The Zambian Government recently reached a staff-level agreement with the International Monetary Fund (IMF) team on a new arrangement under the Extended Credit Facility (ECF) for 2022-2025 to help it restore its macroeconomic stability and provide the foundation for an inclusive economic recovery. The Staff-Level Agreement between the IMF and the Government of Zambia stipulates the economic policies, financial policies and reforms which the Government will take up over time. This three-year extended credit facility is worth about SDR 980 million or $1.4 billion and it brings Zambia one step closer to a comprehensive debt overhaul. We should all bear in mind that this ECF is yet to be approved by the IMF’s management and Executive Board.
Even though the staff-level agreement is yet to be approved, it is already bearing fruits for Zambia and this can be seen in the Zambian kwacha (ZMW) appreciating against the United States (US) dollar. Following the announcement of the staff-level agreement, the Zambian kwacha appreciated to K16.0000 per dollar on 9th December, 2021, from a close of K17.8078 on 2nd December, 2021. Entities or individuals holding foreign exchange are likely to start converting to the Zambian Kwacha to avoid further foreign exchange losses. The current high US dollar supply and sudden inflows into Zambia of US dollars is coming from off-shore market players and corporations closing off their dollar positions. The Zambian kwacha (ZMW) is expected to continue making further gains against the US dollar due to positive sentiment from the staff-level agreement reached between the IMF and the Zambian Government for a bailout. Market fundamentals have remained largely unchanged and this means that the current appreciation in the Zambian kwacha against the dollar is only being driven by investor sentiment.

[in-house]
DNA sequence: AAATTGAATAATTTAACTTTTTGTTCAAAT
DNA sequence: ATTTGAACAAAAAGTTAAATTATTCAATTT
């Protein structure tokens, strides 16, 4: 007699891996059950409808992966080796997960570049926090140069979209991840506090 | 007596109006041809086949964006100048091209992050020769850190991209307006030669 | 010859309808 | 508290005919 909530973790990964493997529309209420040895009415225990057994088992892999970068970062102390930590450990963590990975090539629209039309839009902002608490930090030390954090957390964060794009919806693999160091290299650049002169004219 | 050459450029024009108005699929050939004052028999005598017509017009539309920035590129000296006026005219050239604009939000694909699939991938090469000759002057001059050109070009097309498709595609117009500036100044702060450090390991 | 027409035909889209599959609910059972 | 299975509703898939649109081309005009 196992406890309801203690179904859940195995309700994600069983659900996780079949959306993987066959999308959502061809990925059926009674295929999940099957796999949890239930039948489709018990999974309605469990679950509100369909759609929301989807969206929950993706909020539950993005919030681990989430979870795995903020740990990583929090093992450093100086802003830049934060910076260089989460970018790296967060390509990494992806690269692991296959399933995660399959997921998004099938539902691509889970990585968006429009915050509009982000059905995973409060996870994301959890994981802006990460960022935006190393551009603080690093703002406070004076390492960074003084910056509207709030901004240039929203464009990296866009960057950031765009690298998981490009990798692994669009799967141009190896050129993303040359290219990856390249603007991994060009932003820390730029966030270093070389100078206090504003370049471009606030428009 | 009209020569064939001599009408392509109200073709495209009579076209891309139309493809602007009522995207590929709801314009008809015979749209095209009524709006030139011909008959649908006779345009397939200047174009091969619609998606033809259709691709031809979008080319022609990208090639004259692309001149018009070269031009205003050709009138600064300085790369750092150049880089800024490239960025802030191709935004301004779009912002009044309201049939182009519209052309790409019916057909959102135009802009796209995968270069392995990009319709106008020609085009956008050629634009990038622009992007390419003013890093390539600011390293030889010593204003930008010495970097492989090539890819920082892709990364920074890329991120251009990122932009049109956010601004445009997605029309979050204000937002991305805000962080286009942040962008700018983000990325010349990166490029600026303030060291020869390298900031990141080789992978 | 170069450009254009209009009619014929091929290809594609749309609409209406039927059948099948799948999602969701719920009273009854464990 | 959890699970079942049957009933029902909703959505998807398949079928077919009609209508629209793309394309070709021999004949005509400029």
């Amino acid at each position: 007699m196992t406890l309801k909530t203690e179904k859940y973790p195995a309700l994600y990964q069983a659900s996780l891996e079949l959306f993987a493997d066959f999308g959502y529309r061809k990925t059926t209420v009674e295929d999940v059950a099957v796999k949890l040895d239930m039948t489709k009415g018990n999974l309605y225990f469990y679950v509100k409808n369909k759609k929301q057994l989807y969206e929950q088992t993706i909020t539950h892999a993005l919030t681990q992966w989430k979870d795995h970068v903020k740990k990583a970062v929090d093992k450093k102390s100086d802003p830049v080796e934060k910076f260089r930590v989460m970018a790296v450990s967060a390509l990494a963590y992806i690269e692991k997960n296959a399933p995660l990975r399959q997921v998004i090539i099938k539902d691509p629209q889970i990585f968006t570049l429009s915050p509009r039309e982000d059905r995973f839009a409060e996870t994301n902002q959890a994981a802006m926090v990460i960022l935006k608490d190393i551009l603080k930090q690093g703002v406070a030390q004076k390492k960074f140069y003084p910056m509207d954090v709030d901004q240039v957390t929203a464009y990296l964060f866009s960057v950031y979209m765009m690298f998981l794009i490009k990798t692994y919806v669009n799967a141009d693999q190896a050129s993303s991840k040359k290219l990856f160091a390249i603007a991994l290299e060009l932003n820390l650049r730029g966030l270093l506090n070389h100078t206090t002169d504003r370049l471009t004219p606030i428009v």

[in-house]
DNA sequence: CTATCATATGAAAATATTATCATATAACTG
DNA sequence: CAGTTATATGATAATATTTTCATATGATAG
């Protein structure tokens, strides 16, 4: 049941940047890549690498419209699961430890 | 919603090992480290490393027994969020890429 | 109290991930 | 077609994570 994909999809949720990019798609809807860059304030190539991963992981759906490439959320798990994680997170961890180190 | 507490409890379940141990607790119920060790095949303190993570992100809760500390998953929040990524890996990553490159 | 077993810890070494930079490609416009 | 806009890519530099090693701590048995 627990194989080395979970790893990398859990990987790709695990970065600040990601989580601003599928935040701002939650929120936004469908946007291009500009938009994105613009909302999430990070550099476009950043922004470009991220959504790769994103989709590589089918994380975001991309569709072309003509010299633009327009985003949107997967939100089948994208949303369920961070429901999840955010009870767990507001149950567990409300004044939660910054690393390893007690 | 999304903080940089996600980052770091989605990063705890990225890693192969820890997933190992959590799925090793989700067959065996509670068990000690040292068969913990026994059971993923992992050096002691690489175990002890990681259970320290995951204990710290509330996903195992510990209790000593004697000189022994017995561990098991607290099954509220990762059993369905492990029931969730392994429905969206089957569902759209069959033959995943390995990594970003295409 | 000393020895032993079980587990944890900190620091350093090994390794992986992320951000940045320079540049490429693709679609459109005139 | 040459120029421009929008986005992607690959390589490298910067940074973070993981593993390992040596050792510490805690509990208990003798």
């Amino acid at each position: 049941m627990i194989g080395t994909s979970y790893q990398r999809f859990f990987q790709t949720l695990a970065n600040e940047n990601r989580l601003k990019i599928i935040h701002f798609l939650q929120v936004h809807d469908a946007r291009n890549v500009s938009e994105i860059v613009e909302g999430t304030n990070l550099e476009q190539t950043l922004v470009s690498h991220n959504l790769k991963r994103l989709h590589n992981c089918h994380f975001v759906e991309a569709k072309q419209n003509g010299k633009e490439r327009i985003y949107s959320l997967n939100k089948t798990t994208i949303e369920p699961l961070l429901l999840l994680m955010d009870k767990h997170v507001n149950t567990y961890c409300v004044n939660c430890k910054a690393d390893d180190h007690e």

As long as the Zambian kwacha’s appreciation is sustained, it could contribute to fighting current high inflation levels and compliment the Bank of Zambia’s Monetary Policy Rate adjustment by 50 basis points to 9%. This means that fewer Zambian kwachas will be needed to buy US dollars.
Zambia is a highly indebted country and most of the debt was accumulated in the last decade by the previous Patriotic Front (PF) Government. It was the previous PF Government’s expansionary fiscal policies that contributed to Zambia’s debt problems. The PF Government’s expansionary fiscal policies for public investments, despite falling revenues, contributed to widening fiscal deficits (8.3% of GDP in 2019 and 11% of GDP in 2020). The PF Government’s expansionary fiscal policies, which were mainly financed by external and local borrowing, led to Zambia’s public and publicly guaranteed debt to rise to 91.6% of GDP in 2019 and 104% of GDP in 2020. In the medium term, Zambia’s debt to GDP ratio is expected to remain high. On 3rd November 2020, Zambia became the first African country to default on its international debt since the outbreak of Covid-19, as it couldn’t make the $42.5 million in interest payments on its three Eurobonds in mid-October and it also couldn’t honour payments at the end of the grace period given by the investors. Read more